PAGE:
“Our facility is essentially like most others and has an extensive array of nationalities in our resident base, you know, multiculturalism. It is a distinct advantage to have alternative cultures caring for residents from like origins,” said Anton.
“An Italian or Greek resident could have difficulty with an English speaking nurse, but it’s important to acknowledge that most Homes have a variety of resident nationalities, and I can imagine at times, they can become frustrated but that is a management tool; allocate the right staff to the right residents – We do it.”
When asked whether or not he believed that this language barrier was an issue for residents in aged care environments, Anton felt that this was not an issue at all, and the main culprit for the majority of problems within the sector is underfunding.
“No, I don’t believe it is an issue, there will always be an Australian working alongside a Zimbarbian or an Asian etc nurse to reach out to if required,” said Anton.
“We live in a multicultural society and that is apparent when walking through most facilities, it would be perverse to have only English as a first language staff to provide care for our residents.”
“The only real issue is the underfunding of RACS, and again the Liberals have brought this about, A minimum of 43% of facilities are running in the red, the ones making a profit are returning reportedly -5%”
When asked about the ANMF’s suggestion that personal carers be held to the same level of English literacy testing as aged care nurses, Anton offered this response.
“Nurses or carers from other countries need to pass an English competency to gain residency in Australia. As you know this test is at the discretion of the Australian Government. Does the ANMF want to discriminate and hold these individuals to a higher standard?”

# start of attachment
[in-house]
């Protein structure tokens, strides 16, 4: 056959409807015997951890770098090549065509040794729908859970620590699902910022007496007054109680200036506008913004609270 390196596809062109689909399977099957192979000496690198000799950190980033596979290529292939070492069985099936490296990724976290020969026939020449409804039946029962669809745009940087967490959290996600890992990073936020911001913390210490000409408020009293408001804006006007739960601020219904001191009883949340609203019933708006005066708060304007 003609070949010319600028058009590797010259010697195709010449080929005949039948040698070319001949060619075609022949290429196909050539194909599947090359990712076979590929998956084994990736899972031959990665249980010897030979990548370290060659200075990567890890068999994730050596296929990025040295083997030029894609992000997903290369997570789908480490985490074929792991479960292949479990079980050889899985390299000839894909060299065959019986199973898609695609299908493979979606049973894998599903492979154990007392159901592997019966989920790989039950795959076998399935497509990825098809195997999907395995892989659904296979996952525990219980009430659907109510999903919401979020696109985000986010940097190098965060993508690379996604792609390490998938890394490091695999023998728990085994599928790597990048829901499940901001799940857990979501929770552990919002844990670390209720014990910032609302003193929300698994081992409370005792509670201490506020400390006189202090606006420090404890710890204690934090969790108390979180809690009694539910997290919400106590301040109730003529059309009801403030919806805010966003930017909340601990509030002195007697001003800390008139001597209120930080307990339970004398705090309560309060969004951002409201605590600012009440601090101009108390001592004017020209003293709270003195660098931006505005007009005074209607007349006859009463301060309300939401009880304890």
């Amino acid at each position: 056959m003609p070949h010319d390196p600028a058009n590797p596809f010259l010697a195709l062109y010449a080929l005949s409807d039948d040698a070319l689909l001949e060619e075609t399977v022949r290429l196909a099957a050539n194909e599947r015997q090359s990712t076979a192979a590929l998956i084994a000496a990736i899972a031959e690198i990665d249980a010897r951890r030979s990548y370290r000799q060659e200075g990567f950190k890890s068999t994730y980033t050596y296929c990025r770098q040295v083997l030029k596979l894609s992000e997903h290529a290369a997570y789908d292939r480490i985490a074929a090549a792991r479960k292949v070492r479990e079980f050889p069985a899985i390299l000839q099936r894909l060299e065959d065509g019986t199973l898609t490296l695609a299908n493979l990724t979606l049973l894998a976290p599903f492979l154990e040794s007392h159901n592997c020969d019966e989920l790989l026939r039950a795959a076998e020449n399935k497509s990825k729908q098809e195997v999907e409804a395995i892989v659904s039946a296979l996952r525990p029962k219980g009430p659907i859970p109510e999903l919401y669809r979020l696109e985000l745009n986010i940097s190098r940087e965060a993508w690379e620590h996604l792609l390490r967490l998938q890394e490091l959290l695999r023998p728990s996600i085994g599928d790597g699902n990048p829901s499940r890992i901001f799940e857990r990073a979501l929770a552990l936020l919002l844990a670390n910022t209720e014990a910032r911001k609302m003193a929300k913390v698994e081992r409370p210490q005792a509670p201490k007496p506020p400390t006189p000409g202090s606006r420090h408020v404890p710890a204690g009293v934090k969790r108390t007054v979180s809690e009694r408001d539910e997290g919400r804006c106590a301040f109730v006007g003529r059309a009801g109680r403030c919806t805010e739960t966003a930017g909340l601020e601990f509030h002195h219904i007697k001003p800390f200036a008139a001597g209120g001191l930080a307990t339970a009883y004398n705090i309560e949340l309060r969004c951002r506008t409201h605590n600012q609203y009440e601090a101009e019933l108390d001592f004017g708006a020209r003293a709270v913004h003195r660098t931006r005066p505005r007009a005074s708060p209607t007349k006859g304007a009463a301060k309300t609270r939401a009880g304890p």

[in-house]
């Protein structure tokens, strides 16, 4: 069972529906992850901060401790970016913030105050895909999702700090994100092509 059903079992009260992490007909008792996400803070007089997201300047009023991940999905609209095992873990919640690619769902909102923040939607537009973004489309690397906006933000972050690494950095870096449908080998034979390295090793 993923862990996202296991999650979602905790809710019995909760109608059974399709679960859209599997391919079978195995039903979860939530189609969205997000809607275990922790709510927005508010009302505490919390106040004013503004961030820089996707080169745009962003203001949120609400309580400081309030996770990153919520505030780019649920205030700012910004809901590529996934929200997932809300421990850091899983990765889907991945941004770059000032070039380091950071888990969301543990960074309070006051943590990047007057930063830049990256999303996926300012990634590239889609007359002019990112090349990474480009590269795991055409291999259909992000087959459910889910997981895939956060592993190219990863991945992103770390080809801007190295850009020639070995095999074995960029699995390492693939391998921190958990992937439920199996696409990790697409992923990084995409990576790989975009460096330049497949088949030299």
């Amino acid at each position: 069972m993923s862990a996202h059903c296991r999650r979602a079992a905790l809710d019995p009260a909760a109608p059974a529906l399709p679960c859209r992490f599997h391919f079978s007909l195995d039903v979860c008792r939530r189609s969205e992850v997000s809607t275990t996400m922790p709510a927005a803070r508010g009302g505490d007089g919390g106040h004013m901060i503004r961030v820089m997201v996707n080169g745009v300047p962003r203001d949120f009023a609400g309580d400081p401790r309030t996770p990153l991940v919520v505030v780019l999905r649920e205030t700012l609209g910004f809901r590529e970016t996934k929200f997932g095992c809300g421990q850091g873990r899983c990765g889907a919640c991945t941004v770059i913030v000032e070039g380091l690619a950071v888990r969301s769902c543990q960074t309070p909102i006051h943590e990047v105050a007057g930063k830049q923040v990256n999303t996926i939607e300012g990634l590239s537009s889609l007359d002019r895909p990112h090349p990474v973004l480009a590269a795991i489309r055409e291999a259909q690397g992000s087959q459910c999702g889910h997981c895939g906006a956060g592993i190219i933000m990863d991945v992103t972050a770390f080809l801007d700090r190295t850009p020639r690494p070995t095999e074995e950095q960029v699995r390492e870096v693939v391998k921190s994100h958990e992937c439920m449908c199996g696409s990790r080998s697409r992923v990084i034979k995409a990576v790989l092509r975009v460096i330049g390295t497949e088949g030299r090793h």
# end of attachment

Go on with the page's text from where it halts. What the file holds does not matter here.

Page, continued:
“So my answer is No. Are doctors going to be kept to this standard as well?… of course the ANMF would say that is a totally different scenario but it is simply another group delivering a service.”
Australia is extremely lucky to have an influx of people from other countries who are willing to care for its elderly people, and to be honest, Australians could probably learn a lot about respect and valuing the elderly from these cultures.
Some elderly Australians may face difficulty communicating with their personal carers, but at this point of time, with the industry in the shape that it’s in, and the overall reluctance of young people who are willing to make this a career choice, we need to appreciate anyone and anyone that is doing their best to care for older people.
Testing the English literacy skills of personal carers would definitely weed out people who may have difficulty with communicating in English, and the effects of this level of testing may force many to improve upon their English skills, but it would also reduce the amount of good-natured and well-intentioned people who are willing to fill an ever-increasing void.
It doesn’t seem as though the wages of aged care staff are going to rise any time soon, and this will continue to make it hard to attract a greater number of candidates to choose from when employing people to care for the elderly.
If the time ever does come when we can implement increased English learning to go along with personal carer training, this just might increase the level of effectiveness and comfort that foreign-born carers feel when doing their job.
But for now, we need to appreciate what we have, and do our best to help them in their journey as carers.
“Language difficulties can often be overcome with the support of family members, particularly those who are bilingual, being an active partner in assessment and care planning,” said Paul Gilbert.
“Aged Care Staff are Gods creatures, they provide care without the glamorous title, they care for the residents in ways that most couldn’t imagine. On a daily basis I see nurses get pinched and punched and yet there is always a cuddle and time for a chat,” said Anton.